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Home -> Mark Twain -> Following the Equator -> Chapter 13

Following the Equator - Chapter 13

1. Contents

2. Chapter 1

3. Chapter 2

4. Chapter 3

5. Chapter 4

6. Chapter 5

7. Chapter 6

8. Chapter 7

9. Chapter 8

10. Chapter 9

11. Chapter 10

12. Chapter 11

13. Chapter 12

14. Chapter 13

15. Chapter 14

16. Chapter 15

17. Chapter 16

18. Chapter 17

19. Chapter 18

20. Chapter 19

21. Chapter 20

22. Chapter 21

23. Chapter 22

24. Chapter 23

25. Chapter 24

26. Chapter 25

27. Chapter 26

28. Chapter 27

29. Chapter 28

30. Chapter 29

31. Chapter 30

32. Chapter 31

33. Chapter 32

34. Chapter 33

35. Chapter 34

36. Chapter 35

37. Chapter 36

38. Chapter 37

39. Chapter 38

40. Chapter 39

41. Chapter 40

42. Chapter 41

43. Chapter 42

44. Chapter 43

45. Chapter 44

46. Chapter 45

47. Chapter 46

48. Chapter 47

49. Chapter 48

50. Chapter 49

51. Chapter 50

52. Chapter 51

53. Chapter 52

54. Chapter 53

55. Chapter 54

56. Chapter 55

57. Chapter 56

58. Chapter 57

59. Chapter 58

60. Chapter 59

61. Chapter 60

62. Chapter 61

63. Chapter 62

64. Chapter 63

65. Chapter 64

66. Chapter 65

67. Chapter 66

68. Chapter 67

69. Chapter 68

70. Chapter 69

71. Conclusion


The timid man yearns for full value and asks a tenth. The bold man
strikes for double value and compromises on par.
--Pudd'nhead Wilson's New Calendar.

One is sure to be struck by the liberal way in which Australasia spends
money upon public works--such as legislative buildings, town halls,
hospitals, asylums, parks, and botanical gardens. I should say that
where minor towns in America spend a hundred dollars on the town hall and
on public parks and gardens, the like towns in Australasia spend a
thousand. And I think that this ratio will hold good in the matter of
hospitals, also. I have seen a costly and well-equipped, and
architecturally handsome hospital in an Australian village of fifteen
hundred inhabitants. It was built by private funds furnished by the
villagers and the neighboring planters, and its running expenses were
drawn from the same sources. I suppose it would be hard to match this in
any country. This village was about to close a contract for lighting its
streets with the electric light, when I was there. That is ahead of
London. London is still obscured by gas--gas pretty widely scattered,
too, in some of the districts; so widely indeed, that except on moonlight
nights it is difficult to find the gas lamps.

The botanical garden of Sydney covers thirty-eight acres, beautifully
laid out and rich with the spoil of all the lands and all the climes of
the world. The garden is on high ground in the middle of the town,
overlooking the great harbor, and it adjoins the spacious grounds of
Government House--fifty-six acres; and at hand also, is a recreation
ground containing eighty-two acres. In addition, there are the
zoological gardens, the race-course, and the great cricket-grounds where
the international matches are played. Therefore there is plenty of room
for reposeful lazying and lounging, and for exercise too, for such as
like that kind of work.

There are four specialties attainable in the way of social pleasure. If
you enter your name on the Visitor's Book at Government House you will
receive an invitation to the next ball that takes place there, if nothing
can be proven against you. And it will be very pleasant; for you will
see everybody except the Governor, and add a number of acquaintances and
several friends to your list. The Governor will be in England. He
always is. The continent has four or five governors, and I do not know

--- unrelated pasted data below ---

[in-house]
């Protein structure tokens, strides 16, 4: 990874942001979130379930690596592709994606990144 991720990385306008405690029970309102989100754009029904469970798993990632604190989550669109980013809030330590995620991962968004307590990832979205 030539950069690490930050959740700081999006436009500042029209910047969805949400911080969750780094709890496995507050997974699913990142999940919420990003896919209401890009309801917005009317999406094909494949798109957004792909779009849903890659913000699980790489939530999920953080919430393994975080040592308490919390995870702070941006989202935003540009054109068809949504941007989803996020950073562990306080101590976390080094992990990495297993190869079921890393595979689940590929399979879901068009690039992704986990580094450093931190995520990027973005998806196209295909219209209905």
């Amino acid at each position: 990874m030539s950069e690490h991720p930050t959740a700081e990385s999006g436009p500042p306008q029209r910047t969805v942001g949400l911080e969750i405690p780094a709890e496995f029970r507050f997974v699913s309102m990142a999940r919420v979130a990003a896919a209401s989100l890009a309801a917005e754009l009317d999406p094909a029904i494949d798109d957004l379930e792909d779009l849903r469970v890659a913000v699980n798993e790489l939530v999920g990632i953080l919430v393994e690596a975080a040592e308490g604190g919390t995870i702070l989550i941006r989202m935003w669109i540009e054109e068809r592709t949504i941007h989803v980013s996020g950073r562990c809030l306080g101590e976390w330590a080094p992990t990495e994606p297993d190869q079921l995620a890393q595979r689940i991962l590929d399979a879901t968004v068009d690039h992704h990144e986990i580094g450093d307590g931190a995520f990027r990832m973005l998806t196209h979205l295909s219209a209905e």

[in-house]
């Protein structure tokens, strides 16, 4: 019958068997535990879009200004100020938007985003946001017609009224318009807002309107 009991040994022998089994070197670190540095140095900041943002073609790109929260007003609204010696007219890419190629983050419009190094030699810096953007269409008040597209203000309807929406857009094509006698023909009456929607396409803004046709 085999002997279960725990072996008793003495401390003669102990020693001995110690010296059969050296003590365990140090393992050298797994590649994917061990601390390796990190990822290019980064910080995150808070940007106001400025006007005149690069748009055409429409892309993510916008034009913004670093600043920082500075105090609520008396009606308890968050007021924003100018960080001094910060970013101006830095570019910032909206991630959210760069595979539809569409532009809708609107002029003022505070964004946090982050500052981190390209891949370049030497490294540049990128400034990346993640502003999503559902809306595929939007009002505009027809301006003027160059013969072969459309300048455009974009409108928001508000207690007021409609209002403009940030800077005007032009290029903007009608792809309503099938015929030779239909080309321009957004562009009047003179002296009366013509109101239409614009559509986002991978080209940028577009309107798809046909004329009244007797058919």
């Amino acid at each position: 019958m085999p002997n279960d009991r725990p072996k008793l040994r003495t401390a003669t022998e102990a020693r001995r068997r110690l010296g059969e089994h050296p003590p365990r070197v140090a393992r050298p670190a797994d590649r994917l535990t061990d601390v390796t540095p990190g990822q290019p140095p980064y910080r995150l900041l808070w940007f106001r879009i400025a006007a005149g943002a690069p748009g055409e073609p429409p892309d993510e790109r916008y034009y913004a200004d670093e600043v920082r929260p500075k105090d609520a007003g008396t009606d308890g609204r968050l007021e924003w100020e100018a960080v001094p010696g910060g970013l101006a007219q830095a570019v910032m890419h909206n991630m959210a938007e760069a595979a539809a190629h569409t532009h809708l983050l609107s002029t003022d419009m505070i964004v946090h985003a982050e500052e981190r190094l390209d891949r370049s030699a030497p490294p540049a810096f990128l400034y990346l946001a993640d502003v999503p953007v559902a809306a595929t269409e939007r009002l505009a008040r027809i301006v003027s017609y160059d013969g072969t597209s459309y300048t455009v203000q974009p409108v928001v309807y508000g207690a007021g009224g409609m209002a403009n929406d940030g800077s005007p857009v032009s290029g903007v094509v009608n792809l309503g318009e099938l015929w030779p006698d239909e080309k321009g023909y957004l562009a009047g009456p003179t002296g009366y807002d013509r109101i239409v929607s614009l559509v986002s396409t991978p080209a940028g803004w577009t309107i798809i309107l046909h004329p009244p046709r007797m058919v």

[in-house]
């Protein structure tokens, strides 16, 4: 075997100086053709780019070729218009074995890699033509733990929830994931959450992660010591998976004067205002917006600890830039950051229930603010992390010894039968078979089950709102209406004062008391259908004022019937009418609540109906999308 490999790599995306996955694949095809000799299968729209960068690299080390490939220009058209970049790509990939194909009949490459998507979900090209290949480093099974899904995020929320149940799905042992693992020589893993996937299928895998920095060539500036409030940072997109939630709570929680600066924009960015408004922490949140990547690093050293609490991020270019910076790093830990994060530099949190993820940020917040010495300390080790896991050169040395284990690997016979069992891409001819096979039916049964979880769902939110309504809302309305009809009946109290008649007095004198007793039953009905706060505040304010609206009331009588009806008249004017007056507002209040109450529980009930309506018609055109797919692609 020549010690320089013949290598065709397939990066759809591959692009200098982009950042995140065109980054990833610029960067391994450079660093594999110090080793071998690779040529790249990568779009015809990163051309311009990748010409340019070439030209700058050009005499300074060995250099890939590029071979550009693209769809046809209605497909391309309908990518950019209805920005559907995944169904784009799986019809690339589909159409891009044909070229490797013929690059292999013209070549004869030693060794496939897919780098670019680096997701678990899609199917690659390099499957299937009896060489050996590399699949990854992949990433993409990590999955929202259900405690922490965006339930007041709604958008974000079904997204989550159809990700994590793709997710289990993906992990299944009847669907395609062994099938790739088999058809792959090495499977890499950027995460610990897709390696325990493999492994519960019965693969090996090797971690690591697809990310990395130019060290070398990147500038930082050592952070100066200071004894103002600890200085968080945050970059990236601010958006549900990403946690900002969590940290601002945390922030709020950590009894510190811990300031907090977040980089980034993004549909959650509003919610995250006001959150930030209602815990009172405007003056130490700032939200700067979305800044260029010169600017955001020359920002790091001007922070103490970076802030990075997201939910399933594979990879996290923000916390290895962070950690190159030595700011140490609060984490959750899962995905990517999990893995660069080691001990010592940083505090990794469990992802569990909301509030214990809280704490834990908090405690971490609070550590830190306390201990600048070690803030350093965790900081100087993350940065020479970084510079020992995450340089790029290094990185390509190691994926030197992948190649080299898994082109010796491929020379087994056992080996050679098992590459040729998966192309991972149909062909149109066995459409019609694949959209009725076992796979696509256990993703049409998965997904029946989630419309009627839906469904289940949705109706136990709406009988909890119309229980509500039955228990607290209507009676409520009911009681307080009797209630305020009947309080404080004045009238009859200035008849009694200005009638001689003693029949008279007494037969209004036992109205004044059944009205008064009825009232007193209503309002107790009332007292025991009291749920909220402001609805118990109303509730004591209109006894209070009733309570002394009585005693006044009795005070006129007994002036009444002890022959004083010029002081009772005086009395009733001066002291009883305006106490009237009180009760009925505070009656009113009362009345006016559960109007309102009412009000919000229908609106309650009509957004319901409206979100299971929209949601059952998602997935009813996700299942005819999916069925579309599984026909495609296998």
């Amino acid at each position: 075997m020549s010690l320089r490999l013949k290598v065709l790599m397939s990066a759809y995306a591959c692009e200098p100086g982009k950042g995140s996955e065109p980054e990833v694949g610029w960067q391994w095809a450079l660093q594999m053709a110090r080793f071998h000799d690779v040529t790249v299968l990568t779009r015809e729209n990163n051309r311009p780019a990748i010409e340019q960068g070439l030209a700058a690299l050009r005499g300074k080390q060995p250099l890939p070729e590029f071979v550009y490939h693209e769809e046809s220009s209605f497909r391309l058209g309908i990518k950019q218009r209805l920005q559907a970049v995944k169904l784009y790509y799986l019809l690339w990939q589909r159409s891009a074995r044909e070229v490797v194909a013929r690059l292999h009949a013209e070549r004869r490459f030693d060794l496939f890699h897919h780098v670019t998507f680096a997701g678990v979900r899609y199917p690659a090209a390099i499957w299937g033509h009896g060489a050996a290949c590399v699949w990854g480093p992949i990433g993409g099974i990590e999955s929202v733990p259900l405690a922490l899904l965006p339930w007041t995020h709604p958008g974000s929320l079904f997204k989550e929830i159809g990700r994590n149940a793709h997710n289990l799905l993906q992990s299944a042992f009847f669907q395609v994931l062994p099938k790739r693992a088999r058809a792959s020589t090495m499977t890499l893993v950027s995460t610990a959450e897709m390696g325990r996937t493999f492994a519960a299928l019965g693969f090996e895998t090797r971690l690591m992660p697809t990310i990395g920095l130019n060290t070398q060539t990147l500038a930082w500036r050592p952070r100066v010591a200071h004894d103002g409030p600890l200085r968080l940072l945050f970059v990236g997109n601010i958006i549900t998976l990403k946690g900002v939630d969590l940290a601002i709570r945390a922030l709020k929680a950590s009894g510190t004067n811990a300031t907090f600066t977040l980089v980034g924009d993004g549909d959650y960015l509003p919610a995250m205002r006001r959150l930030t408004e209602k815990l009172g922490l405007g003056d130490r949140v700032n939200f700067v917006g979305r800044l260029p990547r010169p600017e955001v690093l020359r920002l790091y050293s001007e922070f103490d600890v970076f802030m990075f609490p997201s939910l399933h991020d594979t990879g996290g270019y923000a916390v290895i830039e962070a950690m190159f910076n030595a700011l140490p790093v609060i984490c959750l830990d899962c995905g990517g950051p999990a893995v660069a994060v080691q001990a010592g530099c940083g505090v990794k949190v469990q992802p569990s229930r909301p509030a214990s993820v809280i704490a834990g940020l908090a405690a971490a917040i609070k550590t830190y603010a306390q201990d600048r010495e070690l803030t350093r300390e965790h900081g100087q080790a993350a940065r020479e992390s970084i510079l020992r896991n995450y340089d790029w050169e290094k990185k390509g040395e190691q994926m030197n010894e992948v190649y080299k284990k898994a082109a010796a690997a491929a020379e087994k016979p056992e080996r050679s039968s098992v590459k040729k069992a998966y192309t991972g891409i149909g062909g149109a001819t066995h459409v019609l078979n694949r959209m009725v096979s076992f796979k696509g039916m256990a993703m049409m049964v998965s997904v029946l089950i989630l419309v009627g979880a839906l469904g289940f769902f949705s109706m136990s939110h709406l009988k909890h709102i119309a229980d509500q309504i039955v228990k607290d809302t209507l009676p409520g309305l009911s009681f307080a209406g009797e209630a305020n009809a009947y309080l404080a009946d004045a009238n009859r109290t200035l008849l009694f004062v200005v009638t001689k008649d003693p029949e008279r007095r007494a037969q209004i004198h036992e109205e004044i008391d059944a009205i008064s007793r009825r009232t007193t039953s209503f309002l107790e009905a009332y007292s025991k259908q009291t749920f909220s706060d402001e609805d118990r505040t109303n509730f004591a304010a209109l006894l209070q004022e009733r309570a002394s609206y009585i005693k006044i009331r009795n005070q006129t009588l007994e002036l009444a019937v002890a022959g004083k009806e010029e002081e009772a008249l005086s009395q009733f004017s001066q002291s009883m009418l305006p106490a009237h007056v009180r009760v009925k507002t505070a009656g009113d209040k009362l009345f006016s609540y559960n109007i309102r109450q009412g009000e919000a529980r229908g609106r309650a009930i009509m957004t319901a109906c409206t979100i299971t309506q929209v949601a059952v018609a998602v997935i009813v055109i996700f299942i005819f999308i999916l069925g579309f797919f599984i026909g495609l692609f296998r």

how many it takes to govern the outlying archipelago; but anyway you will
not see them. When they are appointed they come out from England and get
inaugurated, and give a ball, and help pray for rain, and get aboard ship
and go back home. And so the Lieutenant-Governor has to do all the work.
I was in Australasia three months and a half, and saw only one Governor.
The others were at home.

The Australasian Governor would not be so restless, perhaps, if he had a
war, or a veto, or something like that to call for his reserve-energies,
but he hasn't. There isn't any war, and there isn't any veto in his
hands. And so there is really little or nothing doing in his line. The
country governs itself, and prefers to do it; and is so strenuous about
it and so jealous of its independence that it grows restive if even the
Imperial Government at home proposes to help; and so the Imperial veto,
while a fact, is yet mainly a name.

Thus the Governor's functions are much more limited than are a Governor's
functions with us. And therefore more fatiguing. He is the apparent
head of the State, he is the real head of Society. He represents
culture, refinement, elevated sentiment, polite life, religion; and by
his example he propagates these, and they spread and flourish and bear
good fruit. He creates the fashion, and leads it. His ball is the ball
of balls, and his countenance makes the horse-race thrive.

He is usually a lord, and this is well; for his position compels him to
lead an expensive life, and an English lord is generally well equipped
for that.

Another of Sydney's social pleasures is the visit to the Admiralty House;
which is nobly situated on high ground overlooking the water. The trim
boats of the service convey the guests thither; and there, or on board
the flag-ship, they have the duplicate of the hospitalities of Government
House. The Admiral commanding a station in British waters is a magnate
of the first degree, and he is sumptuously housed, as becomes the dignity
of his office.

Third in the list of special pleasures is the tour of the harbor in a
fine steam pleasure-launch. Your richer friends own boats of this kind,
and they will invite you, and the joys of the trip will make a long day
seem short.

And finally comes the shark-fishing. Sydney Harbor is populous with the
finest breeds of man-eating sharks in the world. Some people make their
living catching them; for the Government pays a cash bounty on them. The
larger the shark the larger the bounty, and some of the sharks are twenty